From the outside, it could be easy to make assumptions about Sandtown-Winchester—the West Baltimore neighborhood where Freddie Gray was fatally arrested two years ago today. Vacant, dilapidated homes and boarded-up storefronts tell a candid story—a story of persistent poverty, crime, and misfortune. Yet, if you look closely, bright glimmers of promise and progress dot the urban landscape in some surprising ways.
Pennsylvania Avenue and Presstman Street—two of the neighborhood’s main arteries—intersect in a community nucleus that once was home to a thriving, middle-class neighborhood in the 1950s and 1960s. Riots and violence in 1968 sparked a rapid demise for Sandtown-Winchester and its surrounding neighborhoods—a demise that only seemed to tighten its grip over the years. Five decades, really.
The question becomes—how does a community transcend such deeply entrenched issues? Well-intended, past efforts have fallen short in Sandtown. How does a troubled city heal, grow, and transform itself—in lasting ways?
From within. That is the belief of Intersection of Change—a nonprofit purposely situated right within the Pennsylvania & Presstman intersection committed to restoring peace, health and pride to its community.
The decision to partner with Intersection of Change was an easy one for us at TKF to make. With its holistic, forward-thinking approach, we knew that aligned together, we could help bring solace and healing to people who need it the very most through the creation of an open, sacred place.
Nature, meet city.
In 2007, we got to work. On the Presstman Street spot where once sat a vacant corner store filled with broken glass, the Choose Life Memorial Garden was created. It honors its residents who have lost their lives due to drug-related causes—and provides respites to the community as it heals, grieves and grows stronger.
Imagine a space tucked within blocks of gray asphalt—a pocket garden, no bigger than that a typical city row house lot—filled with green grasses and a grove of river birch trees. Imagine that it’s night and lights illuminate its backdrop: a mural of even more painted birch trees with light pouring forth. A mural that pulls passers-by in—and upward. Imagine there is a bench that welcomes the public with a waterproof journal tucked inside, offered for thoughts or observations. Imagine all this and you have the Choose Life Memorial Garden.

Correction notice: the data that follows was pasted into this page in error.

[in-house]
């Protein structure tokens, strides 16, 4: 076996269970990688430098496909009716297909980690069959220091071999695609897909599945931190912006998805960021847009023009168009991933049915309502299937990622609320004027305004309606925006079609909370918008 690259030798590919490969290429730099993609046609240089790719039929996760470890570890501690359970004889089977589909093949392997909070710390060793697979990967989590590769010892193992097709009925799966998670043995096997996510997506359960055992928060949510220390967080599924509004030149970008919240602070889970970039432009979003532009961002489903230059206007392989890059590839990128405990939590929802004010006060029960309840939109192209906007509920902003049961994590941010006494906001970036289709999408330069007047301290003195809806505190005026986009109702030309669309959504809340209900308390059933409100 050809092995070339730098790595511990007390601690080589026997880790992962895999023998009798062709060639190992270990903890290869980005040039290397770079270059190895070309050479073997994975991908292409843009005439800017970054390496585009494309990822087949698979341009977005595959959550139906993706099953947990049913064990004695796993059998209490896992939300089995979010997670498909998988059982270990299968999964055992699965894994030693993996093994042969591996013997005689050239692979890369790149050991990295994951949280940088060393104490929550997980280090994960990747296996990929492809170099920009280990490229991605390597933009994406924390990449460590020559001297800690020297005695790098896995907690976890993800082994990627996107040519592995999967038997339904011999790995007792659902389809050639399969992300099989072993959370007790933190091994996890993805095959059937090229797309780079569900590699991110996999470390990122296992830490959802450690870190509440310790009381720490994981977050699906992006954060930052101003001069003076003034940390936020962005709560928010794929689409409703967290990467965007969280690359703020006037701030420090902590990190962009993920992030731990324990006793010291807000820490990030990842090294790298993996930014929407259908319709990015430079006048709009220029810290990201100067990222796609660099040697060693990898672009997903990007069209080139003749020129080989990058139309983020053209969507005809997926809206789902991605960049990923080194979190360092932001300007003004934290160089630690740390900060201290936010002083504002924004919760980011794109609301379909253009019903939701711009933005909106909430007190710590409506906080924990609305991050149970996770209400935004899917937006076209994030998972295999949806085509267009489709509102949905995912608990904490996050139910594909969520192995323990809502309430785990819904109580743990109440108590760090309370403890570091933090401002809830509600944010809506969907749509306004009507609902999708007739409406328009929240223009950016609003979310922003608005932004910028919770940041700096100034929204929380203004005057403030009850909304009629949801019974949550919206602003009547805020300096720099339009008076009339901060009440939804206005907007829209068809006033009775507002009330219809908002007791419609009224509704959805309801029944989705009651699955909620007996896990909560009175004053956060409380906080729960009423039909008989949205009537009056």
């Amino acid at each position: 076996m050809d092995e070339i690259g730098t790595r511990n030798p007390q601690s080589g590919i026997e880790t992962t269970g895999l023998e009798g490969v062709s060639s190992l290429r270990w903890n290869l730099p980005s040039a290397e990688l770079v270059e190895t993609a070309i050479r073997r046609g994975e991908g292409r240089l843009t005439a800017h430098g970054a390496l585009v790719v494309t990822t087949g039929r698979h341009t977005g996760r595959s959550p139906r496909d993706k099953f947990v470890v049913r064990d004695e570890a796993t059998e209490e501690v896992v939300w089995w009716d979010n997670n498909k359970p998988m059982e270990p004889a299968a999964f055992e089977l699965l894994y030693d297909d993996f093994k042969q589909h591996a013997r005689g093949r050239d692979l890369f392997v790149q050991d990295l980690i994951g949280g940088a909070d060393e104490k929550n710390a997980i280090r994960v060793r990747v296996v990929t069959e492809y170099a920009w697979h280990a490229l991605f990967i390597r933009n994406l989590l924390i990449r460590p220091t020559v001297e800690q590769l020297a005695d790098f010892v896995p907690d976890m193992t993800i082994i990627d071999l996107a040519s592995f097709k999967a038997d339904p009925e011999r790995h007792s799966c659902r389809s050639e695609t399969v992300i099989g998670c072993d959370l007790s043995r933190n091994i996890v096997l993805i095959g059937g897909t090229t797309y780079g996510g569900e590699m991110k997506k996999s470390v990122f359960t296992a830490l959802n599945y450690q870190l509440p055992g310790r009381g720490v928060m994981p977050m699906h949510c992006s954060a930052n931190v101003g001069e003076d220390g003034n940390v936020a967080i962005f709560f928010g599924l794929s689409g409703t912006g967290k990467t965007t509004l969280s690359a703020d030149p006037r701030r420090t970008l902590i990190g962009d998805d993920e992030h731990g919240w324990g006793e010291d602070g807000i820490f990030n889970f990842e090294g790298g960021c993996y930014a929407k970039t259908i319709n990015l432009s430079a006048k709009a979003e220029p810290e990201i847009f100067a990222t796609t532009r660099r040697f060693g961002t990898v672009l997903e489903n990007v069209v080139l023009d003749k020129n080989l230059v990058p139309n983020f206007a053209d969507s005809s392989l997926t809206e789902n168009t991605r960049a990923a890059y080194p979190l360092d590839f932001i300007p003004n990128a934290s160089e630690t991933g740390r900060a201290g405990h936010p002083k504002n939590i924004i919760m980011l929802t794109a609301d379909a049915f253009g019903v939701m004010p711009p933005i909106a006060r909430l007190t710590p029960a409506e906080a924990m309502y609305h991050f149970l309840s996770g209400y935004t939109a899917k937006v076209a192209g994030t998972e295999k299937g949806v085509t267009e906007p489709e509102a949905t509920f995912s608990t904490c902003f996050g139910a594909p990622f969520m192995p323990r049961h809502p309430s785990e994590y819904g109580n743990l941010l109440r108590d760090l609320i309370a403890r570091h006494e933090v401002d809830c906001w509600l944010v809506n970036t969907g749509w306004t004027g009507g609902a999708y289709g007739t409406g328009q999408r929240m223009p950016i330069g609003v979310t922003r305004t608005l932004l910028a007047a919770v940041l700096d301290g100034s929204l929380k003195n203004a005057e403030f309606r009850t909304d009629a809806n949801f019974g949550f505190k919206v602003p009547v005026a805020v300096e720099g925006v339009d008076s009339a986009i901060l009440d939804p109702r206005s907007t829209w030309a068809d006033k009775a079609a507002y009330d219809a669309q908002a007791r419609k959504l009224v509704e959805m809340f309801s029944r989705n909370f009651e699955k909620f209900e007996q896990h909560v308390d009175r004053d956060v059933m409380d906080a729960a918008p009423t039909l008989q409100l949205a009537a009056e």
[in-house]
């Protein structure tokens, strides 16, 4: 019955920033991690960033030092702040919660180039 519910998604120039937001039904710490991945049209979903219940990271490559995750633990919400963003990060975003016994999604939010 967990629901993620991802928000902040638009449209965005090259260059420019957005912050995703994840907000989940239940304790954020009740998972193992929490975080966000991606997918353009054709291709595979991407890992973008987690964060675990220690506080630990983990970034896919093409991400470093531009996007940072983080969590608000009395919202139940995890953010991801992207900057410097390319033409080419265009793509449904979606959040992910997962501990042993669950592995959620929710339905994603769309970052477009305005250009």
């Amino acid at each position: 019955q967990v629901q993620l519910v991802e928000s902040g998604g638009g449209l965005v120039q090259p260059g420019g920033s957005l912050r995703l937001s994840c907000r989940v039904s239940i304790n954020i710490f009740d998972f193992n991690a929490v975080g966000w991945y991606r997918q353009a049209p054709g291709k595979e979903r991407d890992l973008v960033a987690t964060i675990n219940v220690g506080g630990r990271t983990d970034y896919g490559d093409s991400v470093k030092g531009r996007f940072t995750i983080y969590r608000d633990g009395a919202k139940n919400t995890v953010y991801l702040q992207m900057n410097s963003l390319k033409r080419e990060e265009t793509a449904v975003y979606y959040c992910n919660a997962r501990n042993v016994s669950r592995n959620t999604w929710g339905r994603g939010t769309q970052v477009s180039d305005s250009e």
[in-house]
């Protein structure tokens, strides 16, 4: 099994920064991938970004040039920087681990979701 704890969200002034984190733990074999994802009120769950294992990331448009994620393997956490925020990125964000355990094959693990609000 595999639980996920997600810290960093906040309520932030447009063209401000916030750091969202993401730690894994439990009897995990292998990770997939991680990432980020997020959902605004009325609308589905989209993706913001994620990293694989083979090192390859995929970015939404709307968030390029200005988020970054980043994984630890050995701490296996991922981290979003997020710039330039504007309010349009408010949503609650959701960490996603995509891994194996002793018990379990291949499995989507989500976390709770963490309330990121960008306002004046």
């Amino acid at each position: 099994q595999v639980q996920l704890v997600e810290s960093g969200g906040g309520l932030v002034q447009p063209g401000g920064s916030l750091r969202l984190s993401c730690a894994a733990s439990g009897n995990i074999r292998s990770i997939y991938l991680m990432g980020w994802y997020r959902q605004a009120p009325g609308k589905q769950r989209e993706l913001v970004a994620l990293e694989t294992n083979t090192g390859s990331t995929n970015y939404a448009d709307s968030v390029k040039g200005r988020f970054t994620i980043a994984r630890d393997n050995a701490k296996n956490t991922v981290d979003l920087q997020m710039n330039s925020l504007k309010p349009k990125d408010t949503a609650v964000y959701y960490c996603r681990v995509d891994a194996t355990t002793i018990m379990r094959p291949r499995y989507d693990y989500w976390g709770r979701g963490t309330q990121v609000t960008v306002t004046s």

“Before, this was a dreary space,” says Todd Marcus, executive director of Intersection of Change, “Now if offers our community a calming, positive presence. A place to sit, enjoy, smile, and slow down. Sitting on the bench, you really feel you’re in a different world.”
The bench’s small, yellow journal captures the raw, emotive sentiments of its community—authentically—as its residents journey through loss, joy, grief and growth.
Small, hand-crafted stories from the heart—what better way to listen to the pulse of a city, aching to heal?
A holistic approach.
This garden is just a small part of the equation. Intersection of Change’s reach within the community runs wide and deep.
Its neighborhood revitalization efforts have been significant. To date, the organization has fully renovated 6 previously vacant and dilapidated buildings, transformed 18 vacant lots into community green spaces and meditative gardens, created of a dozen neighborhood murals and converted 96,000 square feet of vacant lots into an urban farm. And that’s just the beginning.
It is Interaction of Change’s ability to connect, inspire and champion its residents that brings lasting results. Its leadership is deeply embedded in the community as long time residents—community members who understand the challenges of its residents first-hand, enabling them to design holistic solutions that make a difference.
There’s Martha’s Place—a recovery program for women overcoming addiction and homelessness that has guided 200 women back into society. This program yields a 40% transitional phase success rate and 75% long-term success rate. The Jubilee Arts Center brings joy, creativity, expression and workforce development to all ages. The Strength to Love II urban farm program employs ex-offenders upon return from incarceration—effectively bringing fresh produce and industry to its community.
It’s been two years since Freddie Gray’s passing, when a rush of media attention sparked important discourse about the future of Sandtown-Winchester and its surrounding neighborhoods. “Now that we’re two years removed from the crisis, the attention has shifted away from these kinds of conversations,” quotes Marcus.
For those of us inspired to see more progress in Sandtown, or in other cities facing similar challenges around the country, perhaps a path forward is not to lose momentum—to leverage the Intersection of Change’s mindset of finding and empowering the beauty within the community. By listening to its people, understanding their challenges and pressures, and providing them opportunities for renewal and growth. From within.